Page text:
You know that feeling when you’ve ‘earned’ your bed. Not from endless emails or meetings – but from living. That’s how I felt every day. Bone tired and content.
And it lasted five amazing years. I rode motorcycles, led people on life-changing adventures … and met a beautiful woman who is now my wife. I felt reborn.
Then the UK company went bust, and it all fell away.
There are moments when we’re tested. You know what I mean. Sometimes there’s only hard roads and hard choices.
This could have been one of those times – start something new or go home.
Except that India had seduced me. The beauty. The ugliness. The epic landscape. It was my home. I had a life and a future that I wanted. And I knew I’d never get this chance again.
That’s when I set up Nomadic Knights. A simple dream. Be the best there was. Be the ‘Go-To’ guy for the once-in-a-lifetime-adventure.
At first, it wasn’t easy. There’s a reason I’m the only foreigner doing it this way … running tours from the front. The average motorcycle in India has bald tyres and bad brakes. The average hotel room is dingy and small.
Nomadic Knights needed to be better. I understood what my riders would want. Our own fleet of motorcycles. Hand-picked adventures, hotels and mechanics.
Starting was tough. There were times when I almost gave up, but the lessons I’d learned had stayed with me. Self-reliance. Resilience. Grit.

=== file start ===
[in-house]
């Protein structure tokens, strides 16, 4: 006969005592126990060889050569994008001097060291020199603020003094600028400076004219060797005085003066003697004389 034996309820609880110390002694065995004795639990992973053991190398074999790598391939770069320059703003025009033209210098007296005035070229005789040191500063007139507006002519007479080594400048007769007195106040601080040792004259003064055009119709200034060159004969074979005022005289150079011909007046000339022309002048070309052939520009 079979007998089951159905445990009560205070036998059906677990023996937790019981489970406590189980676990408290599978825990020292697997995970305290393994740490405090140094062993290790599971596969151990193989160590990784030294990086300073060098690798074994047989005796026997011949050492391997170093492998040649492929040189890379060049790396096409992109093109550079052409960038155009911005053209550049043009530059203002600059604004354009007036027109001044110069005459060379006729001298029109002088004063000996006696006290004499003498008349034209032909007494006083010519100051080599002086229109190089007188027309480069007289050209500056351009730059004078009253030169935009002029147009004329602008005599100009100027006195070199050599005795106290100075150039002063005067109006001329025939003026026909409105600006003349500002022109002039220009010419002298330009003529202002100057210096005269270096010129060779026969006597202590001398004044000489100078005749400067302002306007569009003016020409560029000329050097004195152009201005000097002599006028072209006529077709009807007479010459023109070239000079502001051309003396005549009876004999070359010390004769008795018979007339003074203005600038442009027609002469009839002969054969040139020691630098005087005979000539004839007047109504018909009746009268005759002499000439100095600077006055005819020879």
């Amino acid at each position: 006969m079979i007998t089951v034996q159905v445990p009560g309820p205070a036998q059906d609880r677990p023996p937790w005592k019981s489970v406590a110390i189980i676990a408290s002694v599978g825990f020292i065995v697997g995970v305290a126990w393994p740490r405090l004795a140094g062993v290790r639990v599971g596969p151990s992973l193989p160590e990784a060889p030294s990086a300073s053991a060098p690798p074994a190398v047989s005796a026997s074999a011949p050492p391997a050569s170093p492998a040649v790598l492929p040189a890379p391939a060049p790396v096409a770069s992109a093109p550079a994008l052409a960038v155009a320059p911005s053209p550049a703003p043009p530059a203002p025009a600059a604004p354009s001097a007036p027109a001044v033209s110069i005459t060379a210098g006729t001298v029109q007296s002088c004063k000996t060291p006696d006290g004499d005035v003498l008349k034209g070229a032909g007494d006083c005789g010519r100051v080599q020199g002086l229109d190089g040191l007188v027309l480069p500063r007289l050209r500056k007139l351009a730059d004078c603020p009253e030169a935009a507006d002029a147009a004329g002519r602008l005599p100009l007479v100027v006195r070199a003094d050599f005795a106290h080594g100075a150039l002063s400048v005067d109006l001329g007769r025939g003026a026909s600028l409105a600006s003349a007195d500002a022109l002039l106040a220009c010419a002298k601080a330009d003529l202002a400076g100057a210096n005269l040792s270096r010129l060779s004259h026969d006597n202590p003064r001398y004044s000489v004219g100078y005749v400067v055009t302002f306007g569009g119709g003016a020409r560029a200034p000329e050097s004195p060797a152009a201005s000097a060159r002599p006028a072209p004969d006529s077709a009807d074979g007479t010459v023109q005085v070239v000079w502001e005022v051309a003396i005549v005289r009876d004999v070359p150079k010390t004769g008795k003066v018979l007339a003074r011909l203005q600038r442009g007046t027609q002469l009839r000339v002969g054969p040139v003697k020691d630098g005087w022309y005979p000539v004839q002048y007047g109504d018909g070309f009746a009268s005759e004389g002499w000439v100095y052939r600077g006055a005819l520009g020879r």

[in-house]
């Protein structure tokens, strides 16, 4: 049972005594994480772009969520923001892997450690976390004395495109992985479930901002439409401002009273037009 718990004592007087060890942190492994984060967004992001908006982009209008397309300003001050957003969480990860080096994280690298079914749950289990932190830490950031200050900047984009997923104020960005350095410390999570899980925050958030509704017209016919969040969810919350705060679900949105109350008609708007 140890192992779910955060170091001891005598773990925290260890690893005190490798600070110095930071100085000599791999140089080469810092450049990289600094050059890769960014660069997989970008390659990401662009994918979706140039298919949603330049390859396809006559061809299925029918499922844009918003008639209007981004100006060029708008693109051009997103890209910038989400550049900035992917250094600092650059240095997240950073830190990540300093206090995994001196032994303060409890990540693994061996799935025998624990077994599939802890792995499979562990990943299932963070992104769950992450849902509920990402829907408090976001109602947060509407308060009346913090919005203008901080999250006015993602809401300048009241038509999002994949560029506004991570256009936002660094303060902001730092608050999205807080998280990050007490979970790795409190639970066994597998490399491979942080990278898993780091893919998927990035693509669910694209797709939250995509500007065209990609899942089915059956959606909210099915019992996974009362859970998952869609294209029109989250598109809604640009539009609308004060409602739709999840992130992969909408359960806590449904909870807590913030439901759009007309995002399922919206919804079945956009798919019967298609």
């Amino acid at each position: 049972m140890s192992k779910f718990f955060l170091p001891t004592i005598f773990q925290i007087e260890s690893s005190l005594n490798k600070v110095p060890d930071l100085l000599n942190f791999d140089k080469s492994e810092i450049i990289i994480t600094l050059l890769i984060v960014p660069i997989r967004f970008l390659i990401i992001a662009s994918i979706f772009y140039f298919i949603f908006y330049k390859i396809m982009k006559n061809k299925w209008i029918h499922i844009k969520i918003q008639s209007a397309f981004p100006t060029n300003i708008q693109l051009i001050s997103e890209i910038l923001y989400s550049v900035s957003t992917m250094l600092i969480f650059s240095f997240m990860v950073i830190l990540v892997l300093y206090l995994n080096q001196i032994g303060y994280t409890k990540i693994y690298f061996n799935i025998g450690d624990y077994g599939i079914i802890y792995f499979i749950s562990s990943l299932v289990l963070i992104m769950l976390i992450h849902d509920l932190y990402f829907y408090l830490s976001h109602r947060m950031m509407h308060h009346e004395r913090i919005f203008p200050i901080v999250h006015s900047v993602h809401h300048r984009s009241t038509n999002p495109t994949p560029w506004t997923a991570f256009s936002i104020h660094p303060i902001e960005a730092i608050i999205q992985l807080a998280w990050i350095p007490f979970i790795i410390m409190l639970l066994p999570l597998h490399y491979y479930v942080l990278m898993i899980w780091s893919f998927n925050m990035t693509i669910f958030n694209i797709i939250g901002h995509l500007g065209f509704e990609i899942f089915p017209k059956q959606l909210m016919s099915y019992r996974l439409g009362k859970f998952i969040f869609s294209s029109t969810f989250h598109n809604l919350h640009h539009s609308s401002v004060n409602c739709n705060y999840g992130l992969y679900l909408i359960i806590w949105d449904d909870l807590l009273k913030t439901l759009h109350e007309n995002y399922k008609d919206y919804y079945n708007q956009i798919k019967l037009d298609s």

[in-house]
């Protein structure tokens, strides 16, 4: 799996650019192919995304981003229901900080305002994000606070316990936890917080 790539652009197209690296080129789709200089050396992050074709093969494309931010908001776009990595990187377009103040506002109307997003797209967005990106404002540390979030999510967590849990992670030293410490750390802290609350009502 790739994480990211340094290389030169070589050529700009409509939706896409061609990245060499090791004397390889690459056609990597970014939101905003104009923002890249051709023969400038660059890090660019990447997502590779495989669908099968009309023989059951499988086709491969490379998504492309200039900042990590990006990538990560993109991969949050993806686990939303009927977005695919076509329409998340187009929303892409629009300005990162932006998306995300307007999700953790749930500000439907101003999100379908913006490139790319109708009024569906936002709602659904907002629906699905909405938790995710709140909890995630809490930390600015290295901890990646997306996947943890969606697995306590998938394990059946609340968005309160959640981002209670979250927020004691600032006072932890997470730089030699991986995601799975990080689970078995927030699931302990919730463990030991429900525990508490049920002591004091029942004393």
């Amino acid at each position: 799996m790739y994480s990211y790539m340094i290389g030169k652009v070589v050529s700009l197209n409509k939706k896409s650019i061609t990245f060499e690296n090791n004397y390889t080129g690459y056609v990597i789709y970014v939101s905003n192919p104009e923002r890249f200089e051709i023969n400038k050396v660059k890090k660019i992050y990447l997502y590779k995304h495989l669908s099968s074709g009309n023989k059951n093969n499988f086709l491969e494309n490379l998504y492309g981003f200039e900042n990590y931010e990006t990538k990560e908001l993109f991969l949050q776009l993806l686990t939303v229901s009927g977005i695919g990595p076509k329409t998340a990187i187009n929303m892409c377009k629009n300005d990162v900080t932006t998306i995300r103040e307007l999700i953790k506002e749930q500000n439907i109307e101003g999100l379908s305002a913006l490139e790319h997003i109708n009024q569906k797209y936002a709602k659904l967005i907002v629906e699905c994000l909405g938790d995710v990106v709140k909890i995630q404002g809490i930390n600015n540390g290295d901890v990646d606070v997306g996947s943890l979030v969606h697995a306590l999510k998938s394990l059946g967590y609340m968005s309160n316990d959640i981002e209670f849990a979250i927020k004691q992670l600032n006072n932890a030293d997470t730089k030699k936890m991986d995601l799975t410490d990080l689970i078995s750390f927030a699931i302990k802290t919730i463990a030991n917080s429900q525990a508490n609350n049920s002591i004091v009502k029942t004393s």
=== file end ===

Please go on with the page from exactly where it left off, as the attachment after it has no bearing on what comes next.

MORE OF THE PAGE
And the first ride gave me inspiration.
I led every ride from then on, and each one was different. Some riders come alone. Others come with friends. But by the end, we always felt like one big family. Eight years later, the business has grown beautifully, but the DNA has stayed the same.
I still lead every tour. We get CEOs and barbers, bankers and mechanics.
And it doesn’t matter.
After a hard day’s riding, all the bullshit goes away. No-one cares what watch you wear. No one cares what job you do.
We ride together. We eat together. We share drinks and stories and laughs together. It’s wonderful to watch people remember what it is to have fun, to really be themselves … to be part of something truly epic.
There are hard days on the road. You’ll be tired, or cold, or riding through rain. Maybe there’ll be landslides. Maybe there’ll be crocodiles.
These are the times you’ll remember. The moments outside your comfort zone. THIS is why you came. THIS IS THE JOURNEY.
And on the other side is Mount Everest, or wild Elephants or the Arabian Sea.
Think about that.
If it doesn’t challenge you, it won’t change you.
At Nomadic Knights these are more than just words.
Our tours aren’t for everyone, but that’s really the only question you need to ask yourself. Are you ready to be changed?